The main drawback is that many writers tend to copy favourite authors thinking that this will bring published success. But is copying them such a bad thing?
There are several problems with copying, or trying to be too much like the authors we admire. Here are some of the pitfalls:
- Lack of voice
- Lack of style
- Nothing is learned
- Their mistakes become your mistakes
- Bad writing habits
Many new writers read the likes of Stephen King or JK Rowling or David Baldacci et al, and are immediately predisposed to that style of writing, they want to be like those writers, but they forget that for years, these authors have developed their own unique ‘voice’ and style and literary nuance, but this is something that all writers must find while developing their own way of writing.
Lack of voice
Borrowing someone else’s ‘voice’ just doesn’t work. Established authors have their own distinct tone and style; they’ve spent years perfecting their craft, to hone that unique ‘sound’ in their work. So when someone tries to write like that, it becomes forced and contrived. Also, there can be a distinct lack of creativity within the work, simply because the writer hasn’t taken the time to grow and develop his or her own voice.
The ‘voice’ is like a fingerprint. It’s exclusive to the writer and should, once developed, distinguish you from other writers. It’s a powerful device - people will get to know your writing because of your writing voice alone.
Lack of style
This brings us to style, or lack of it. Trying to write the way a famous writer does may mean you can’t develop your own style.
Like ‘voice’, writers must also develop their own style. This could be lush and descriptive, it could be sparse, it could be gritty, it could be literary etc. Whatever the style, it should speak to the reader it its own way; one that the writer has cultivated and developed themselves through practice.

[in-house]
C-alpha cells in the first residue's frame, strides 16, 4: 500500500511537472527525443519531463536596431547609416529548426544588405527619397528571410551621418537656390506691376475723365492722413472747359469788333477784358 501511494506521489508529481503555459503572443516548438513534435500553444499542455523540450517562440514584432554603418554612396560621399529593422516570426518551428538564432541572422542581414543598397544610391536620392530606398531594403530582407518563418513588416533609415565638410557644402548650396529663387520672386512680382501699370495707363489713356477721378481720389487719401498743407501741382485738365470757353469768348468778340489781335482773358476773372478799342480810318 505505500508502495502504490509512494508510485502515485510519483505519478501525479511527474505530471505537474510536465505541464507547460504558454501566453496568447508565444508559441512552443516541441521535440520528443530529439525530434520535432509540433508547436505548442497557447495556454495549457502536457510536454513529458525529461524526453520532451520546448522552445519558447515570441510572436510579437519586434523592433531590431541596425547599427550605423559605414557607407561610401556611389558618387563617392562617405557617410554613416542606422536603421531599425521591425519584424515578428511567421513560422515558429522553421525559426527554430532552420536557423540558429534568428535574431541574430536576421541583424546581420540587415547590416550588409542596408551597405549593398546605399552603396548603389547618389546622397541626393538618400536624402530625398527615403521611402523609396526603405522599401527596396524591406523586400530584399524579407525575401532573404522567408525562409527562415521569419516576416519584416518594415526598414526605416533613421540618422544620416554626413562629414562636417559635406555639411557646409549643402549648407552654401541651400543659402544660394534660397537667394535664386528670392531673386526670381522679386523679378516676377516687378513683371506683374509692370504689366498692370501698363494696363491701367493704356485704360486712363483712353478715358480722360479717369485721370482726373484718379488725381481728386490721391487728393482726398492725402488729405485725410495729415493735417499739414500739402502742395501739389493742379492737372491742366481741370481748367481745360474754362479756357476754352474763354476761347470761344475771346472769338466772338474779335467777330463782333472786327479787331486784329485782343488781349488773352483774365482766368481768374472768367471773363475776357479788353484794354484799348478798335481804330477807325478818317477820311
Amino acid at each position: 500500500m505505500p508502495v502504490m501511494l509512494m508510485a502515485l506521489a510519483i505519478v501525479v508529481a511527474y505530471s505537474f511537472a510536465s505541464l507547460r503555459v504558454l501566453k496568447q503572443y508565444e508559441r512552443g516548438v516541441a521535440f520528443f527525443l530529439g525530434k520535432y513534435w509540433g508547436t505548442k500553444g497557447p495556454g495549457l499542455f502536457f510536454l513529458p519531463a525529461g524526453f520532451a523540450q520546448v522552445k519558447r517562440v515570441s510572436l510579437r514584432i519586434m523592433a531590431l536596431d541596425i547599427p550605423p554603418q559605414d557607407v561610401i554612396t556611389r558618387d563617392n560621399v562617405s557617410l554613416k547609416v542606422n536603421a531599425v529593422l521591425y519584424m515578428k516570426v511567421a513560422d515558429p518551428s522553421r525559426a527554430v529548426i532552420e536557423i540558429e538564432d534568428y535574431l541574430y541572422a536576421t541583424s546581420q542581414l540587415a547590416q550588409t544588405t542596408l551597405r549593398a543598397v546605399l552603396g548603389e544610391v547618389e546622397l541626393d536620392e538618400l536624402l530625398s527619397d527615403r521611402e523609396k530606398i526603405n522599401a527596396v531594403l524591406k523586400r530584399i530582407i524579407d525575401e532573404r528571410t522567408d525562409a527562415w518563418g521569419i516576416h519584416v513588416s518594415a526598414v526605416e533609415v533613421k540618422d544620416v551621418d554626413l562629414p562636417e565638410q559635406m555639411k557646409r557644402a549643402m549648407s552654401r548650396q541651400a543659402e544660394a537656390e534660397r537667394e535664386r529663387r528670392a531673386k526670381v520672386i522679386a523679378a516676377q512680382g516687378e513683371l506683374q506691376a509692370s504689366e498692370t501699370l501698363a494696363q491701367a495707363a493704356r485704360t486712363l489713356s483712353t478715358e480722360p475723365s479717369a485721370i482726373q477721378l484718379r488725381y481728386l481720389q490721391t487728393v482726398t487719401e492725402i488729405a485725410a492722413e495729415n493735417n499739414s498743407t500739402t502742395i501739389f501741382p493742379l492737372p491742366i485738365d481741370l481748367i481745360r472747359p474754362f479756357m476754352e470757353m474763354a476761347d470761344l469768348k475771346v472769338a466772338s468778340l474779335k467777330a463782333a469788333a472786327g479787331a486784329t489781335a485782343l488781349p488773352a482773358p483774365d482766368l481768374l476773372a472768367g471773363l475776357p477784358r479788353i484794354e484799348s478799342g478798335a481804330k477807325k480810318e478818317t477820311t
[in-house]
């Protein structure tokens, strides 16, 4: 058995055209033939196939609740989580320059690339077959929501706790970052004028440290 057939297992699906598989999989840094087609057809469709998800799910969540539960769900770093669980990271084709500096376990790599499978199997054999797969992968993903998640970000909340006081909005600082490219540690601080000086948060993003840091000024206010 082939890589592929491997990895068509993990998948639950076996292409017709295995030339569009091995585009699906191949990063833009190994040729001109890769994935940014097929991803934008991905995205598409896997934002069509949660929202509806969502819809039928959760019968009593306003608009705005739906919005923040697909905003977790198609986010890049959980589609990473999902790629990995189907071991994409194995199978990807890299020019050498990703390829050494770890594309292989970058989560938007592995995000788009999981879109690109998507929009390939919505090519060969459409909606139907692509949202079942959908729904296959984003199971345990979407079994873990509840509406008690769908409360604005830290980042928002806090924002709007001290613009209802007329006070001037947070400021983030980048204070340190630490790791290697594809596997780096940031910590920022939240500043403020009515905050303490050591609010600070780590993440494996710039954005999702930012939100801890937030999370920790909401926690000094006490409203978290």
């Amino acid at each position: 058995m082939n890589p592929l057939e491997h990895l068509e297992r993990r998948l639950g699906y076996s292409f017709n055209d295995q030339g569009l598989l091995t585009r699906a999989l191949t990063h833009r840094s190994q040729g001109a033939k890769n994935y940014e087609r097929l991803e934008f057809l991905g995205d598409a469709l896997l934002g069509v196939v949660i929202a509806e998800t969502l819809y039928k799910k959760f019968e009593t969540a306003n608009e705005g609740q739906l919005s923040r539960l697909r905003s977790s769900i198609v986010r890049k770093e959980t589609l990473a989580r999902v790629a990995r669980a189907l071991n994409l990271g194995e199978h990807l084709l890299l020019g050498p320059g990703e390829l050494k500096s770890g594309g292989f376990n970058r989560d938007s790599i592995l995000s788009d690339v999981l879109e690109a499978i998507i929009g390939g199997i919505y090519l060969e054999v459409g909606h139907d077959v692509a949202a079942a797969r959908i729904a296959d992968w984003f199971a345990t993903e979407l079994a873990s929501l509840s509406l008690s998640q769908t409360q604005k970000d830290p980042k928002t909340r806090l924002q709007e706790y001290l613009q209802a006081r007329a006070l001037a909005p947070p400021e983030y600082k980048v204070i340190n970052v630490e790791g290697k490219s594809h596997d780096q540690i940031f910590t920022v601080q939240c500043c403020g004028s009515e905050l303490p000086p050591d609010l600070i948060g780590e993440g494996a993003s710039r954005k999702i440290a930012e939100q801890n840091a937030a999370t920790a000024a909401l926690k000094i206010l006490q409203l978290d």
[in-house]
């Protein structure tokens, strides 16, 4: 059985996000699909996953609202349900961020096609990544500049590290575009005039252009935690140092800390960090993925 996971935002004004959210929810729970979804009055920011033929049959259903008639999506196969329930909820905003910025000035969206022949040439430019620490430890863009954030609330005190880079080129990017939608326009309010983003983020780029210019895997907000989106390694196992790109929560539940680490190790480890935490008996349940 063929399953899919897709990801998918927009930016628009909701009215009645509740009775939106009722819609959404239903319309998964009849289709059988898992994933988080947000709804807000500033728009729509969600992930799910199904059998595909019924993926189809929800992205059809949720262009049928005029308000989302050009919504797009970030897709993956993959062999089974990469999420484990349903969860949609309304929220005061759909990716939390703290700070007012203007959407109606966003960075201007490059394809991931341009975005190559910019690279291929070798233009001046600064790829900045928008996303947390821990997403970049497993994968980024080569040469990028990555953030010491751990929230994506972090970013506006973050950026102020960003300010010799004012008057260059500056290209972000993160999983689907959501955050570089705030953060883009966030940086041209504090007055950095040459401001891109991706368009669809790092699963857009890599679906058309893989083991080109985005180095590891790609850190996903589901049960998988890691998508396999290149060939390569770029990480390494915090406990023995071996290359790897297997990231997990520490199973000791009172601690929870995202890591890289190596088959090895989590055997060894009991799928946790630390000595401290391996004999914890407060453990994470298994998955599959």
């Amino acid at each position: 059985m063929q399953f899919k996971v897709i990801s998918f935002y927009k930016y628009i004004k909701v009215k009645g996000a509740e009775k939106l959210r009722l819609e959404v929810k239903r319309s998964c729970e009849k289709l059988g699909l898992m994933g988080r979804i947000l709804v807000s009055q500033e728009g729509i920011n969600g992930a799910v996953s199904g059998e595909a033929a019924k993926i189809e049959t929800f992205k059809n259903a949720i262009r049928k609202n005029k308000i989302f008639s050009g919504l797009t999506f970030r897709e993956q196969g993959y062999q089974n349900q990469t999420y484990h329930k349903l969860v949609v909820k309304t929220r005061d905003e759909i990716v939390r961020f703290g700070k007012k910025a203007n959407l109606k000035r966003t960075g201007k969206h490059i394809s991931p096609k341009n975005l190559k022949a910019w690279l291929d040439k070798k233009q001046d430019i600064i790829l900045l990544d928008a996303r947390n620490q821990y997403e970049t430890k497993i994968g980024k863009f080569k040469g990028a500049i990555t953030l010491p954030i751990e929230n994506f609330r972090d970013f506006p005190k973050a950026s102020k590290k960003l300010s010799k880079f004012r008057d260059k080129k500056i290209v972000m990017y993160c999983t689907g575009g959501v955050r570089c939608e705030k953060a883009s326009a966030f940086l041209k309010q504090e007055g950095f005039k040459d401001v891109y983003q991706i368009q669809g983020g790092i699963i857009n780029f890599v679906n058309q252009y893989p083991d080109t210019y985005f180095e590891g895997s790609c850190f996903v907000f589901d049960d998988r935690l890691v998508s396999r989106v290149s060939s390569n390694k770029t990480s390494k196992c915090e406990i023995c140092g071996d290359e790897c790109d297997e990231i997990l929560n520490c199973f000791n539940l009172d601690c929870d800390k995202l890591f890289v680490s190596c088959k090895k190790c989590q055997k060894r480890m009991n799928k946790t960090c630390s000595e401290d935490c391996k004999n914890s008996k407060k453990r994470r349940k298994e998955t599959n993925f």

If you are writing too much like other authors, taking their tone and technique and approach, you will find that you don’t actually learn anything as a writer. Writing is always a learning process. The more we write, the better we become.
Trying too hard to write in a style that isn’t really you will come across as false and dull. Your style is yours alone, no one else’s.
Nothing is learned
As previously mentioned, writing is all about learning. Being published doesn’t mean a writer stops learning. Writing development never stops. Relying too much on the way your favourite writer does it means that you bypass that learning process – nothing is learned.
Writing the way we do, with our own voice, our own style, means we learn about the craft, we learn about ourselves as writers – what we’re good at, what we’re not so good at, and through that process, we create our own path to improvement.
Be inspired by others, practice, learn, but don’t copy.
Their mistakes become your mistakes
Established authors make mistakes, some famous ones are not beyond dropping a few howlers too, so when new writers find themselves copying the way their favourite authors write, they also assimilate the kind of mistakes that all writers should avoid, things like tenses, poor sentence structuring, telling but no showing etc.
Make your own mistakes and learn from them, but don’t copy others’ mistakes because ultimately you will become ignorant to becoming a better writer.
Bad writing habits
That brings us to bad habits. Ever had driving lessons from your parents, then when you get a driving instructor, you’re given contrary advice and told how to do things properly? That’s because you’ve picked up your parents’ bad habits. The same is true of writers. No writer is immune; we all have bad habits.
The problem here is that beginners become so focused on trying to be a writer that they absorb everything from their favourite author, and that includes bad writing habits (things like hanging participles, fragmented sentences, alternating tenses, lack of observation etc) and they use them in their own work, thinking it will immediately get them published.
By all means let other writers influence the way you might like to write, but don’t copy them, otherwise you end up ambushing the legitimacy of your own work.
There is nothing wrong is emulating other writers, their influences are hugely important to fellow writers, but don’t be a poor imitation. Be your own writer.
Next week in Part 2, we’ll look at positive ways to emulate your favourite others without the need to copy them.